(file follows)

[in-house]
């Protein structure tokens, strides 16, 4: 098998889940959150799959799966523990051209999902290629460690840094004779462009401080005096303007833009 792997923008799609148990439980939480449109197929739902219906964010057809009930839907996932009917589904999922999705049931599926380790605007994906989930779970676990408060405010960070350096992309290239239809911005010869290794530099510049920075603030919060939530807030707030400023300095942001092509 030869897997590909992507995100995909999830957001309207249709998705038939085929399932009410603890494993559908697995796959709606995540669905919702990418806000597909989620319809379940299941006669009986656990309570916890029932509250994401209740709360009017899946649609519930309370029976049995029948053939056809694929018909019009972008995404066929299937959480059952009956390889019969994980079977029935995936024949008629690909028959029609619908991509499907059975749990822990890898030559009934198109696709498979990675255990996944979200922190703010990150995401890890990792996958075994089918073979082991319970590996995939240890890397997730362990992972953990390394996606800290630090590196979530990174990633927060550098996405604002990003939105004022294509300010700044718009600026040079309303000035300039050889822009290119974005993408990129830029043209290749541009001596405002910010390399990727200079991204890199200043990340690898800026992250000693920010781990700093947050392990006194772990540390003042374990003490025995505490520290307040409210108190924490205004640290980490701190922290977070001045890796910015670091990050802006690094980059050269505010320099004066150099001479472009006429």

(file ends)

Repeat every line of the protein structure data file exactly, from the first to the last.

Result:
[in-house]
């Protein structure tokens, strides 16, 4: 098998889940959150799959799966523990051209999902290629460690840094004779462009401080005096303007833009 792997923008799609148990439980939480449109197929739902219906964010057809009930839907996932009917589904999922999705049931599926380790605007994906989930779970676990408060405010960070350096992309290239239809911005010869290794530099510049920075603030919060939530807030707030400023300095942001092509 030869897997590909992507995100995909999830957001309207249709998705038939085929399932009410603890494993559908697995796959709606995540669905919702990418806000597909989620319809379940299941006669009986656990309570916890029932509250994401209740709360009017899946649609519930309370029976049995029948053939056809694929018909019009972008995404066929299937959480059952009956390889019969994980079977029935995936024949008629690909028959029609619908991509499907059975749990822990890898030559009934198109696709498979990675255990996944979200922190703010990150995401890890990792996958075994089918073979082991319970590996995939240890890397997730362990992972953990390394996606800290630090590196979530990174990633927060550098996405604002990003939105004022294509300010700044718009600026040079309303000035300039050889822009290119974005993408990129830029043209290749541009001596405002910010390399990727200079991204890199200043990340690898800026992250000693920010781990700093947050392990006194772990540390003042374990003490025995505490520290307040409210108190924490205004640290980490701190922290977070001045890796910015670091990050802006690094980059050269505010320099004066150099001479472009006429």